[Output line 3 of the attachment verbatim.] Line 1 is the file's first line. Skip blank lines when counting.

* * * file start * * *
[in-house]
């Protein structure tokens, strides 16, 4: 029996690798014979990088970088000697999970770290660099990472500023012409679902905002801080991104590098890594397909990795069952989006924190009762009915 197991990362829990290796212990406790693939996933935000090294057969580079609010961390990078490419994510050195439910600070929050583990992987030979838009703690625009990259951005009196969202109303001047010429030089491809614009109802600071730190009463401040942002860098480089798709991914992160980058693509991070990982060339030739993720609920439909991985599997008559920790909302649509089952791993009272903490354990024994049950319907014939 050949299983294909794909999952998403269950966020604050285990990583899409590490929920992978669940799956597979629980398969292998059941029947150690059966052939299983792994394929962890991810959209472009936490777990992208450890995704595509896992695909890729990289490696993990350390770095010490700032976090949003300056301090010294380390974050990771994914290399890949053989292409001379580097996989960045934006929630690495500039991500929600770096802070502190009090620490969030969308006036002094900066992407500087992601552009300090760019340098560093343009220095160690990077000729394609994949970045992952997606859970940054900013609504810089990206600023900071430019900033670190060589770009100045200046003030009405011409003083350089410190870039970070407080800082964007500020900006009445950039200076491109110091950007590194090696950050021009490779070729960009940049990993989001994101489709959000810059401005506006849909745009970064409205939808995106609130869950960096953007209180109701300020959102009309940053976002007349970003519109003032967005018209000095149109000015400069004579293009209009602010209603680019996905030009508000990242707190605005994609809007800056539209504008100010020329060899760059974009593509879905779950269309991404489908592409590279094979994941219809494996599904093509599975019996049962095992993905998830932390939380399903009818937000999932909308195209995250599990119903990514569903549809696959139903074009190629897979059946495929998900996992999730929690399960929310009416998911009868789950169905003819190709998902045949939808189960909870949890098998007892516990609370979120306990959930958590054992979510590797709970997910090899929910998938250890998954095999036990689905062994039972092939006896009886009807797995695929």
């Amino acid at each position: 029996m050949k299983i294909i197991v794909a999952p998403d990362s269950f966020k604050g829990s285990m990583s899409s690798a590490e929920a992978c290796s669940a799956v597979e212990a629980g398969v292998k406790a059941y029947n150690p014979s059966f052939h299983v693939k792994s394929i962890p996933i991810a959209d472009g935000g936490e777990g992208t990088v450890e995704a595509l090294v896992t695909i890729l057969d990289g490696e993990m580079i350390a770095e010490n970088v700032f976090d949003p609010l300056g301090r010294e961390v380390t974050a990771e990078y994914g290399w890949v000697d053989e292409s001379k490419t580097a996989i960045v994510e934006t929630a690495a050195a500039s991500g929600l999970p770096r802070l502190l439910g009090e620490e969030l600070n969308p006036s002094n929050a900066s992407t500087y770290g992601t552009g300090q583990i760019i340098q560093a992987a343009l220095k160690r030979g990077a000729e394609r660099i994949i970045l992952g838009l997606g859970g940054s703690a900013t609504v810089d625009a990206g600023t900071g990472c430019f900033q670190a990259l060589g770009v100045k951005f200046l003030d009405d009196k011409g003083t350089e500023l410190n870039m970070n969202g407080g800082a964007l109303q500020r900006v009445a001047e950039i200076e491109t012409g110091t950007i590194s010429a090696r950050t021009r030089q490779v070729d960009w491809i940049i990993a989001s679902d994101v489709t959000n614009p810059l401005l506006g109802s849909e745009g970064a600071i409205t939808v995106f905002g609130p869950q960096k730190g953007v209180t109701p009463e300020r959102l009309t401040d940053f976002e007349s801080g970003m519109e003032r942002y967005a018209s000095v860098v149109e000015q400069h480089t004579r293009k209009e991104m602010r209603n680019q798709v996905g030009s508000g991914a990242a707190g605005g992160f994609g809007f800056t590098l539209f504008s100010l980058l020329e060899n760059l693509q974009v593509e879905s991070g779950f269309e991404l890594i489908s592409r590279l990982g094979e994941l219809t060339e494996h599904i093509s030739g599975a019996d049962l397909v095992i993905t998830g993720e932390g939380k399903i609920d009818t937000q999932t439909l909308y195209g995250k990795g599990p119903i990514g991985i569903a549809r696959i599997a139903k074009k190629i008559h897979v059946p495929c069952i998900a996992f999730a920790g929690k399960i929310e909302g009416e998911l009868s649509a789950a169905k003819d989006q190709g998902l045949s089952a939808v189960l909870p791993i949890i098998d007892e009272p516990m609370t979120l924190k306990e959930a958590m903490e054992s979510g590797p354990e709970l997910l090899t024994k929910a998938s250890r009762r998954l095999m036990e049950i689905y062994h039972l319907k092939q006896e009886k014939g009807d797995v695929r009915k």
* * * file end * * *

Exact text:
């Amino acid at each position: 029996m050949k299983i294909i197991v794909a999952p998403d990362s269950f966020k604050g829990s285990m990583s899409s690798a590490e929920a992978c290796s669940a799956v597979e212990a629980g398969v292998k406790a059941y029947n150690p014979s059966f052939h299983v693939k792994s394929i962890p996933i991810a959209d472009g935000g936490e777990g992208t990088v450890e995704a595509l090294v896992t695909i890729l057969d990289g490696e993990m580079i350390a770095e010490n970088v700032f976090d949003p609010l300056g301090r010294e961390v380390t974050a990771e990078y994914g290399w890949v000697d053989e292409s001379k490419t580097a996989i960045v994510e934006t929630a690495a050195a500039s991500g929600l999970p770096r802070l502190l439910g009090e620490e969030l600070n969308p006036s002094n929050a900066s992407t500087y770290g992601t552009g300090q583990i760019i340098q560093a992987a343009l220095k160690r030979g990077a000729e394609r660099i994949i970045l992952g838009l997606g859970g940054s703690a900013t609504v810089d625009a990206g600023t900071g990472c430019f900033q670190a990259l060589g770009v100045k951005f200046l003030d009405d009196k011409g003083t350089e500023l410190n870039m970070n969202g407080g800082a964007l109303q500020r900006v009445a001047e950039i200076e491109t012409g110091t950007i590194s010429a090696r950050t021009r030089q490779v070729d960009w491809i940049i990993a989001s679902d994101v489709t959000n614009p810059l401005l506006g109802s849909e745009g970064a600071i409205t939808v995106f905002g609130p869950q960096k730190g953007v209180t109701p009463e300020r959102l009309t401040d940053f976002e007349s801080g970003m519109e003032r942002y967005a018209s000095v860098v149109e000015q400069h480089t004579r293009k209009e991104m602010r209603n680019q798709v996905g030009s508000g991914a990242a707190g605005g992160f994609g809007f800056t590098l539209f504008s100010l980058l020329e060899n760059l693509q974009v593509e879905s991070g779950f269309e991404l890594i489908s592409r590279l990982g094979e994941l219809t060339e494996h599904i093509s030739g599975a019996d049962l397909v095992i993905t998830g993720e932390g939380k399903i609920d009818t937000q999932t439909l909308y195209g995250k990795g599990p119903i990514g991985i569903a549809r696959i599997a139903k074009k190629i008559h897979v059946p495929c069952i998900a996992f999730a920790g929690k399960i929310e909302g009416e998911l009868s649509a789950a169905k003819d989006q190709g998902l045949s089952a939808v189960l909870p791993i949890i098998d007892e009272p516990m609370t979120l924190k306990e959930a958590m903490e054992s979510g590797p354990e709970l997910l090899t024994k929910a998938s250890r009762r998954l095999m036990e049950i689905y062994h039972l319907k092939q006896e009886k014939g009807d797995v695929r009915k």